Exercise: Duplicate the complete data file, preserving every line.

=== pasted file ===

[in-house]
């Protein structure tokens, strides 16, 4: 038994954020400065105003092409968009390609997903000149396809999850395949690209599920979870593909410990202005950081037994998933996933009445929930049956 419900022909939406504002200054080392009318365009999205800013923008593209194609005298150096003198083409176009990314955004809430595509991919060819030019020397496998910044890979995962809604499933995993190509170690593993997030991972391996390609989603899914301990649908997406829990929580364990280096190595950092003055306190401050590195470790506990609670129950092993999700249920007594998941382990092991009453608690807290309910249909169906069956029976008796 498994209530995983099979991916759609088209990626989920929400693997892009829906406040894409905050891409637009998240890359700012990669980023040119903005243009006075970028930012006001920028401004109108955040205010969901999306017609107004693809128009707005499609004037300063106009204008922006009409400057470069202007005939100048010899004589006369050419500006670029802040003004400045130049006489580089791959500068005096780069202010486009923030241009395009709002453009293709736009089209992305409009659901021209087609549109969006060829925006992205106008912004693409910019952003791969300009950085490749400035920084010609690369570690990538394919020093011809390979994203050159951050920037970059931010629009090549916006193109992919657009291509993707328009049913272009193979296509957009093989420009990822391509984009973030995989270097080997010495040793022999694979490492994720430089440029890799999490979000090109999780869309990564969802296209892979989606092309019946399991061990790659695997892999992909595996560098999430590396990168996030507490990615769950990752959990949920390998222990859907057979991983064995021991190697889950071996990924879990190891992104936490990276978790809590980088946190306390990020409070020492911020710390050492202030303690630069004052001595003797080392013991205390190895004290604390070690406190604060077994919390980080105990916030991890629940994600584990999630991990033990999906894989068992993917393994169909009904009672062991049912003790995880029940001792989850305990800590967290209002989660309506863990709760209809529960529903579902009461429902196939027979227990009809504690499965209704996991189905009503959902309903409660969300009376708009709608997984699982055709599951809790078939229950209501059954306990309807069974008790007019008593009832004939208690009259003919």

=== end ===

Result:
[in-house]
């Protein structure tokens, strides 16, 4: 038994954020400065105003092409968009390609997903000149396809999850395949690209599920979870593909410990202005950081037994998933996933009445929930049956 419900022909939406504002200054080392009318365009999205800013923008593209194609005298150096003198083409176009990314955004809430595509991919060819030019020397496998910044890979995962809604499933995993190509170690593993997030991972391996390609989603899914301990649908997406829990929580364990280096190595950092003055306190401050590195470790506990609670129950092993999700249920007594998941382990092991009453608690807290309910249909169906069956029976008796 498994209530995983099979991916759609088209990626989920929400693997892009829906406040894409905050891409637009998240890359700012990669980023040119903005243009006075970028930012006001920028401004109108955040205010969901999306017609107004693809128009707005499609004037300063106009204008922006009409400057470069202007005939100048010899004589006369050419500006670029802040003004400045130049006489580089791959500068005096780069202010486009923030241009395009709002453009293709736009089209992305409009659901021209087609549109969006060829925006992205106008912004693409910019952003791969300009950085490749400035920084010609690369570690990538394919020093011809390979994203050159951050920037970059931010629009090549916006193109992919657009291509993707328009049913272009193979296509957009093989420009990822391509984009973030995989270097080997010495040793022999694979490492994720430089440029890799999490979000090109999780869309990564969802296209892979989606092309019946399991061990790659695997892999992909595996560098999430590396990168996030507490990615769950990752959990949920390998222990859907057979991983064995021991190697889950071996990924879990190891992104936490990276978790809590980088946190306390990020409070020492911020710390050492202030303690630069004052001595003797080392013991205390190895004290604390070690406190604060077994919390980080105990916030991890629940994600584990999630991990033990999906894989068992993917393994169909009904009672062991049912003790995880029940001792989850305990800590967290209002989660309506863990709760209809529960529903579902009461429902196939027979227990009809504690499965209704996991189905009503959902309903409660969300009376708009709608997984699982055709599951809790078939229950209501059954306990309807069974008790007019008593009832004939208690009259003919």